But it is quite another thing to suggest that failure to believe in God is always a matter of rebellion. Let’s start by making it clear that Spiegel’s moral rebellion thesis captures not only atheists but agnostics as well since on Spiegel’s view anybody who fails to affirm that God exists is in rebellion. In “The night Dr. Z became an agnostic” I discuss a scenario of a Christian doctor who becomes an agnostic after witnessing moral horrors in the Congo. Does Dr. Z’s move to agnosticism indicate moral rebellion? Spiegel requires us to think so.
Spiegel acknowledges the problem of evil, but he insists that it doesn’t call theism into question. Instead, it only calls God’s goodness into question. He writes:
“The objection from evil does pack some punch, and it is a genuine problem for theists. But it could never count as grounds for atheism. Even if successful, it only undermines certain beliefs about the nature of God. It does not—nor could any argument—disprove the existence of a world creator and designer.”
“At most, evil should prompt us to reconsider what kind of God exists, not whether God exists.”
This analysis is deeply flawed. For one thing, the problem of evil cannot be separated so neatly from arguments for a world-designer as Spiegel seems to suppose. From kluges to carnivores, the structure of the world suggests to many people that if there is a designer then he is either inept or malevolent. Whether they are correct or not, these are most certainly not hermetically sealed categories. The boundary between the problem of evil and arguments for design is porous indeed.
And it is difficult to fathom how Spiegel could offer a meaningful critique of Dr. Z’s position. Who is to say that after attempting to repair the upteenth fistula due to a brutal gang rape, Dr. Z ought to have concluded “Maybe God isn’t good” rather than “Maybe God doesn’t exist”?
Even worse, Spiegel’s proposed resolution of the problem of evil offers a very strange take on Romans 1. According to this analysis it would be rebellious to become an agnostic but it would not be rebellious to conclude that God exists and is malevolent like Shiva or Molech. I highly doubt Paul would have been satisfied with such an analysis of his own words.
Note as well that even Mother Teresa comes out as rebellious on Spiegel’s analysis. You see, in her posthumously published journals we discovered that Mother Teresa frequently struggled with doubting the very existence of God. If such doubt is a sign of rebellion (as per Romans 1) then Mother Teresa was in rebellion against God. Essentially Spiegel has offered us a prosperity gospel when it comes to belief in God. Just as the conventional prosperity gospel chalks up sickness and poverty to a lack of faith, so Spiegel chalks up doubt and disbelief to the presence of rebellion. Perhaps this seems like a good idea when you’re targeting the new atheists. But Mother Teresa?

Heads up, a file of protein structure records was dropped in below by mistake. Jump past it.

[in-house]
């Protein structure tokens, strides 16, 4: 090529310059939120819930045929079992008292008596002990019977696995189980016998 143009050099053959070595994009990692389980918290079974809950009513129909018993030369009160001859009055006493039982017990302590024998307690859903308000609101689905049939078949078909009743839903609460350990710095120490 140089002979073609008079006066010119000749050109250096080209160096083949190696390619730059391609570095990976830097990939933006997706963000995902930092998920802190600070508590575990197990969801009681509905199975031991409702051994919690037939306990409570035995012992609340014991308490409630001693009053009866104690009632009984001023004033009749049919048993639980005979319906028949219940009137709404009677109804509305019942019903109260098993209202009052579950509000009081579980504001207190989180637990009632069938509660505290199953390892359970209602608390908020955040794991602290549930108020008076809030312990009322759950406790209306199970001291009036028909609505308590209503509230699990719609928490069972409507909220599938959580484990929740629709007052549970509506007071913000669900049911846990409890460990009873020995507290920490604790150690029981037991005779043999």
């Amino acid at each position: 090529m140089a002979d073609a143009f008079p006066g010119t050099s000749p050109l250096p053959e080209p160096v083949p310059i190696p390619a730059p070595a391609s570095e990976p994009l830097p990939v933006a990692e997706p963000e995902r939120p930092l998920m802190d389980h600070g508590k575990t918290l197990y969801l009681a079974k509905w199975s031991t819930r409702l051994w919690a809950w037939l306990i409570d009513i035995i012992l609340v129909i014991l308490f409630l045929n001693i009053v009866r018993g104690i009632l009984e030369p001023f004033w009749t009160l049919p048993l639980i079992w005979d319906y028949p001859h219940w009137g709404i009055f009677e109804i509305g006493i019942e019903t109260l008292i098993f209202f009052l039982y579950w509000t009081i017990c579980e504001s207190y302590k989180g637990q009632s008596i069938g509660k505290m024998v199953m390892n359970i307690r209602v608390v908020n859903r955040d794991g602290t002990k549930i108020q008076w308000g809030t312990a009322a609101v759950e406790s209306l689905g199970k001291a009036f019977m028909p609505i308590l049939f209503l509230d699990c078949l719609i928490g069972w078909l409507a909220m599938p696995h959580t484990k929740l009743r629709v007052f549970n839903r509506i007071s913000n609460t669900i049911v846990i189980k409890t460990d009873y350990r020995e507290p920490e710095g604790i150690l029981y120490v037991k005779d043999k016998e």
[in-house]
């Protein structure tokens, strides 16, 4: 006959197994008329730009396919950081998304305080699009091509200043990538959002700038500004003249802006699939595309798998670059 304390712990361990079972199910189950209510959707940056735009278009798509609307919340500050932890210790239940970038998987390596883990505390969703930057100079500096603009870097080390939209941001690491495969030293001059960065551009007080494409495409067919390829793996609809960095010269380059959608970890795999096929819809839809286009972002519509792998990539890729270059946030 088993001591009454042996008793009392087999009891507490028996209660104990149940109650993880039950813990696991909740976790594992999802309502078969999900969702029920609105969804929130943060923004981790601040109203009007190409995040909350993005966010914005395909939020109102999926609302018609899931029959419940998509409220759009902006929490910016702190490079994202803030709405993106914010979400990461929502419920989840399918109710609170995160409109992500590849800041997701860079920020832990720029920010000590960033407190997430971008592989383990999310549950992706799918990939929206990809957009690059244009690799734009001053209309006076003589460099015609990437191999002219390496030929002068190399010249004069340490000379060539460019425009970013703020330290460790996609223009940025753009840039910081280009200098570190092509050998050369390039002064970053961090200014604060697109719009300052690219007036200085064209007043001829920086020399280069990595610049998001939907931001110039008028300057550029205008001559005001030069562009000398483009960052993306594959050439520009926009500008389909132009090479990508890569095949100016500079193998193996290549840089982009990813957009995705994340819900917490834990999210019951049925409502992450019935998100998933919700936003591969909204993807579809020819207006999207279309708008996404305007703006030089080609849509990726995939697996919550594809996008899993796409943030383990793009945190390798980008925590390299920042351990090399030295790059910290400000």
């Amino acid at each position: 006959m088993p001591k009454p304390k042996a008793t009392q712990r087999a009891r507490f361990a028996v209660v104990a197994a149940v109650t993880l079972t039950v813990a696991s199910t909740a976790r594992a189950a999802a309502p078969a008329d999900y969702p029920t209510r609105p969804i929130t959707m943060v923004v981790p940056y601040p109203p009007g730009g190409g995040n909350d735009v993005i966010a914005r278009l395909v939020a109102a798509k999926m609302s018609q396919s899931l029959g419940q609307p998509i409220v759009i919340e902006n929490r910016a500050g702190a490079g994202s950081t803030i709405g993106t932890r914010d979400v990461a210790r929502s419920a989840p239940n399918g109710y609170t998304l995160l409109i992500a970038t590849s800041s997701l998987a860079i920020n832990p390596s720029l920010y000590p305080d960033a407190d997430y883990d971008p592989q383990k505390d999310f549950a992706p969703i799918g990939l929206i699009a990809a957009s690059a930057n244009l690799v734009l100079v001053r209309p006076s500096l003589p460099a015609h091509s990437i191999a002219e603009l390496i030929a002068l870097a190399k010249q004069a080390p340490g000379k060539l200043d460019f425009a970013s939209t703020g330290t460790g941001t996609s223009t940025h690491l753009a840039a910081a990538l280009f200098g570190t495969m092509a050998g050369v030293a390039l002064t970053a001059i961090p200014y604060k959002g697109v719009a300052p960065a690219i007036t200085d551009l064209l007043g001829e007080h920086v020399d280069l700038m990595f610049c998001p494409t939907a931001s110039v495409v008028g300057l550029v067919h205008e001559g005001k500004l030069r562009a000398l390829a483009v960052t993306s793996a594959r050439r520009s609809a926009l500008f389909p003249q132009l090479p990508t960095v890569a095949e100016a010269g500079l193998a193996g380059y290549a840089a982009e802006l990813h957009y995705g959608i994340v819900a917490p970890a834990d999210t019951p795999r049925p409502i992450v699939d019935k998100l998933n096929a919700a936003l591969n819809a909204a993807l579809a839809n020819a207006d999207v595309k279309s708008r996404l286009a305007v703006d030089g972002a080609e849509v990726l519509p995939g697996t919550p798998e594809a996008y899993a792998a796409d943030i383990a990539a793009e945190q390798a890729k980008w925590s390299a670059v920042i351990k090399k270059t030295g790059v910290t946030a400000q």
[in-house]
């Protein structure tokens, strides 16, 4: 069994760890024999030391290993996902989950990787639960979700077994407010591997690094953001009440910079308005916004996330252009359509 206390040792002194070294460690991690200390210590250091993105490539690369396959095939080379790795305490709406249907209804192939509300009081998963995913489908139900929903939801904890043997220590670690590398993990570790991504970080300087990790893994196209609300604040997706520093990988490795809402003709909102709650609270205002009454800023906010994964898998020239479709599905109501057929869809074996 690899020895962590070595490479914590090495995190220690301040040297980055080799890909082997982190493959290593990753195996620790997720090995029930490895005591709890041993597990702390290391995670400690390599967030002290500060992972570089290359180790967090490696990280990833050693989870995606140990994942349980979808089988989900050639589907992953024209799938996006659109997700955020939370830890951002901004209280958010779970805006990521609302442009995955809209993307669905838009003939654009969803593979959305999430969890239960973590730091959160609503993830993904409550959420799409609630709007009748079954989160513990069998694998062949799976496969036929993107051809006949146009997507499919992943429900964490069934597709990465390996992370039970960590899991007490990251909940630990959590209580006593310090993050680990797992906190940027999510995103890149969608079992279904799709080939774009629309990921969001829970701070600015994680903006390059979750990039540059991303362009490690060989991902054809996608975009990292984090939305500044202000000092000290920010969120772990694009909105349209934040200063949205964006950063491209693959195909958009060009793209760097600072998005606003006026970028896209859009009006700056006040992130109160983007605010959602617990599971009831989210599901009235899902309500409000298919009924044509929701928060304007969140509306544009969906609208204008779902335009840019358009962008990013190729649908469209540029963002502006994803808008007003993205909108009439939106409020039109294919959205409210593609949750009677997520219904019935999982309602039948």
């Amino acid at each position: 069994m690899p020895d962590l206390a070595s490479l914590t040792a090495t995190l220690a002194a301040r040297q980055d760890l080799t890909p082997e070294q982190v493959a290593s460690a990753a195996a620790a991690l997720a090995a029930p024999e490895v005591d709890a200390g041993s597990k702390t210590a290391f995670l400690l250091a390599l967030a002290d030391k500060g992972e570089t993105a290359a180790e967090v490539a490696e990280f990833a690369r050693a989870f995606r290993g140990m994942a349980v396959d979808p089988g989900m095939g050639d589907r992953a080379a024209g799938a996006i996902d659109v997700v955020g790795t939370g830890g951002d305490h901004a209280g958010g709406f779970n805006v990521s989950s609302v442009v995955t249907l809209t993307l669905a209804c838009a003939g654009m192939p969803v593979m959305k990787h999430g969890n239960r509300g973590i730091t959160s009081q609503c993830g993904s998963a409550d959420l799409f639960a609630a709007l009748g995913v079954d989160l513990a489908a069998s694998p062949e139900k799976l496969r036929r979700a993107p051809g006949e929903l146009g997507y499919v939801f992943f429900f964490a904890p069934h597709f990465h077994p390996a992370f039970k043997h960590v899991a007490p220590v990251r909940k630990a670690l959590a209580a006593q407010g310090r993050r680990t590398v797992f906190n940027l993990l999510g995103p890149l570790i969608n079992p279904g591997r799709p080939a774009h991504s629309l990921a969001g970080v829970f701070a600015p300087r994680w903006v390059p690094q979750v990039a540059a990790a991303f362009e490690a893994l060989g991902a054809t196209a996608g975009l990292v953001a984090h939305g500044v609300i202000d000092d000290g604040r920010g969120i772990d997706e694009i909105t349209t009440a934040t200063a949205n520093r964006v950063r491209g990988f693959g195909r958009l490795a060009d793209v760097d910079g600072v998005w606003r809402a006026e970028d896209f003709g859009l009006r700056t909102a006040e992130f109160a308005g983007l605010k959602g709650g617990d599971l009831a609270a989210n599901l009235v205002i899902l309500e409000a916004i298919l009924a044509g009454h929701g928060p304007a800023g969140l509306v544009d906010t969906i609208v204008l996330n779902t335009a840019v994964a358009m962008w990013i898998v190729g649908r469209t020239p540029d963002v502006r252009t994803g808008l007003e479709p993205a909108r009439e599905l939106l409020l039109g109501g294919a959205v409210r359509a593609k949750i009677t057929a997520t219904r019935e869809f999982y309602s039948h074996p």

So let’s concede, pace Spiegel, that Mother Teresa did have some non-sinful doubts. What about other people? Might others have non-sinful doubts? Might others fail to believe God exists due to something other than sinful rebellion? The minute we concede this possibility the neat categories of Spiegel’s analysis begin to erode.
This brings me to Spiegel’s use of scripture which is little more than proof-texting. Many of the texts Spiegel cites talk about foolishness and rebellion generally and are not particularly germane to atheism. The texts that do seem to relate explicitly to atheism specifically are Psalm 14:1/53:1 and Romans 1. I address the Psalm passages in the article “Are atheists all fools?” (I also do so at more length in You’re not as Crazy as I Think.) There I note that Psalm 14 and 53 are not really talking about atheists at all. Rather, they’re talking about folks who purport to believe in God and then live inconsistently with their belief. So ironically enough, the Christian who quotes Psalm 14 to describe atheists may be oblivious to the indictment the text provides to that very Christian.
This is where things get awkward for Spiegel. You see, one would think that living consistently with one’s Christian beliefs would involve commitment to the Golden Rule. And the Golden Rule would surely oblige a scholar to present the views of his interlocutors with the greatest nuance and charity. As you might have guessed, Spiegel does not present the views of naturalists (where “naturalist” is a particular kind of atheist) with the greatest nuance and charity. For example, he asserts that “naturalists only believe in physical facts” from which it follows that they can’t believe in evil. This is a caricature of naturalism which presents a clear violation of the Golden Rule since Spiegel most assuredly would not like Christianity to be caricatured in this way. And by professing belief in God while failing to follow the teachings of Jesus, Spiegel places himself under the condemnation of Psalm 14:1, an ironic conclusion to be sure.
Of course, this isn’t just a slight on Spiegel, for there isn’t a Christian alive who consistently lives out the teachings of Jesus. We all live inconsistently with our beliefs, and when we do we find ourselves under the same condemnation that we apply to others.